Six doctoral students at the University of Washington College of Education will bolster the research and program evaluation capacity of local organizations serving youth starting in fall 2019 as...
Ambassadors help the College of Education deepen its impact through thought-partnership, outreach and advocacy. Driving positive change in the field of education requires collective action. Ambassadors increase their understanding of the prevailing issues impacting education and learn about College research, partnerships and outcomes. In turn, they communicate their discoveries within spheres of influence.
Stacey Runstad Campbell
Kim Ackerley Cleworth
Trish Millines Dziko
Kimberly Lasher Mitchell
Lynn Pigott Mowe
Ambassador Bulletin Archives
More than 700 new educators, researchers and leaders were honored during the University of Washington College of Education’s graduation ceremonies on June 11, with speakers highlighting the Class...
The UW College of Education is one of 15 of the nation’s leading teacher and principal preparation programs to be founding partners in the Educator Preparation Laboratory (EdPrepLab).
William White, a UW doctoral student in special education, recently spoke at a conference exploring opportunities to improve early education programs in central Virginia, with a focus on expanding access to high-quality programs.
The Banks Center for Educational Justice at the University of Washington is a central location for partnerships, program development and collaborative research with educational settings that sustain Native, Black, Latinx, and Asian and Pacific Islander young people across Seattle, urban and rural Washington, nationally, and globally. Learn more at https://www.education.uw.edu/cej/. The University of Washington College of Education, one of the nation's top 15 education schools, strives to transform inequitable systems of education to create just, sustainable and culturally-thriving democracies by engaging in dynamic, collaborative partnerships, practices and research.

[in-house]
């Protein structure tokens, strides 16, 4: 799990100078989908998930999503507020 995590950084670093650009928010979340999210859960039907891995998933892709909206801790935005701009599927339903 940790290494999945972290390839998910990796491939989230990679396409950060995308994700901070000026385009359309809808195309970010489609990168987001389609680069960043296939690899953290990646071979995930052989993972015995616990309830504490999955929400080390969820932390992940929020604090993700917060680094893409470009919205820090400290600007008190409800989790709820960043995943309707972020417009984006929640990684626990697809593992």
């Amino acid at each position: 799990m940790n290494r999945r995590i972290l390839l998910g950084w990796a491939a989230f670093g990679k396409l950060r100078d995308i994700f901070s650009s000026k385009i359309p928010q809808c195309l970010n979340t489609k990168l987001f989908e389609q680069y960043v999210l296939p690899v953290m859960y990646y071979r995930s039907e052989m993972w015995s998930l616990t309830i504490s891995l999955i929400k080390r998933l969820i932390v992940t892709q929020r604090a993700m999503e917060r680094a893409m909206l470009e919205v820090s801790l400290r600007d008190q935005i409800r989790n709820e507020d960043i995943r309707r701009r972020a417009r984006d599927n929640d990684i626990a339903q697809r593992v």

This video tells the story of how Neighborhood House, a youth-serving organization, supported two distinct NSF-funded projects coming together to form an innovative, locally-based STEAM curriculum for undergraduate and middle school students. The first project is STUDIO, a non-traditional mentorship program bringing together STEM undergraduates at the University of Washington and youth living in a historically marginalized neighborhood in the Pacific Northwest. The second project is Mobile City Science, a digital, participatory mapping curriculum supporting youth to imagine and advocate for community changes through spatial data. As the nexus of relations between youth, university undergraduates, graduate students and the larger community, Neighborhood House hosted an opportunity for middle school and undergraduate students to collaboratively code and teach others about the assets of the area as well as a neighborhood vision. The result was a non-hierarchical educational setting in which middle school students shared their community and technological expertise and undergraduate students considered the potential of STEM for affecting local change.